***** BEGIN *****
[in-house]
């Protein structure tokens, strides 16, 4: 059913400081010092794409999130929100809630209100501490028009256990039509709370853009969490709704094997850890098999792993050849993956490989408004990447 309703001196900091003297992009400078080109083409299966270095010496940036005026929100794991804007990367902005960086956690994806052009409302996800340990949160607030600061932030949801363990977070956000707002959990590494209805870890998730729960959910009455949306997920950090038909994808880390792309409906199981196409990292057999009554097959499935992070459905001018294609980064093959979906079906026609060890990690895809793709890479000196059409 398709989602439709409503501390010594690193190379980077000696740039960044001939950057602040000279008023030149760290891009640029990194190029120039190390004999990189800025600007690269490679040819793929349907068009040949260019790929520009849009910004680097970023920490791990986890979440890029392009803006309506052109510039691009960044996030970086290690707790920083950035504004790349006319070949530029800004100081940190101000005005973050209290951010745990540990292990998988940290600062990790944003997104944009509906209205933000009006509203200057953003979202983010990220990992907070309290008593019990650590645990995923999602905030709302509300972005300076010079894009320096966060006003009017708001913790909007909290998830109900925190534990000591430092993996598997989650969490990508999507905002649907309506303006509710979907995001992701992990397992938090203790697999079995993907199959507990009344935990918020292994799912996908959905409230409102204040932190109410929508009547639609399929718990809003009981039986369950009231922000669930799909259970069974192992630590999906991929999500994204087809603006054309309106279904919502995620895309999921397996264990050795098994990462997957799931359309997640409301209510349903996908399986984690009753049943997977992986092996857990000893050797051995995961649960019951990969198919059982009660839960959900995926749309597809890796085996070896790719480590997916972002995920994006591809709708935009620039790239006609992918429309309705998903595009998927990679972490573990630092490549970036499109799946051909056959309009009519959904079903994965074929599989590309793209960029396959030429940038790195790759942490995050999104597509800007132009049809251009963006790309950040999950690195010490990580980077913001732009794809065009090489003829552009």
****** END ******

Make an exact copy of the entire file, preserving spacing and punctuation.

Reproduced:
[in-house]
């Protein structure tokens, strides 16, 4: 059913400081010092794409999130929100809630209100501490028009256990039509709370853009969490709704094997850890098999792993050849993956490989408004990447 309703001196900091003297992009400078080109083409299966270095010496940036005026929100794991804007990367902005960086956690994806052009409302996800340990949160607030600061932030949801363990977070956000707002959990590494209805870890998730729960959910009455949306997920950090038909994808880390792309409906199981196409990292057999009554097959499935992070459905001018294609980064093959979906079906026609060890990690895809793709890479000196059409 398709989602439709409503501390010594690193190379980077000696740039960044001939950057602040000279008023030149760290891009640029990194190029120039190390004999990189800025600007690269490679040819793929349907068009040949260019790929520009849009910004680097970023920490791990986890979440890029392009803006309506052109510039691009960044996030970086290690707790920083950035504004790349006319070949530029800004100081940190101000005005973050209290951010745990540990292990998988940290600062990790944003997104944009509906209205933000009006509203200057953003979202983010990220990992907070309290008593019990650590645990995923999602905030709302509300972005300076010079894009320096966060006003009017708001913790909007909290998830109900925190534990000591430092993996598997989650969490990508999507905002649907309506303006509710979907995001992701992990397992938090203790697999079995993907199959507990009344935990918020292994799912996908959905409230409102204040932190109410929508009547639609399929718990809003009981039986369950009231922000669930799909259970069974192992630590999906991929999500994204087809603006054309309106279904919502995620895309999921397996264990050795098994990462997957799931359309997640409301209510349903996908399986984690009753049943997977992986092996857990000893050797051995995961649960019951990969198919059982009660839960959900995926749309597809890796085996070896790719480590997916972002995920994006591809709708935009620039790239006609992918429309309705998903595009998927990679972490573990630092490549970036499109799946051909056959309009009519959904079903994965074929599989590309793209960029396959030429940038790195790759942490995050999104597509800007132009049809251009963006790309950040999950690195010490990580980077913001732009794809065009090489003829552009």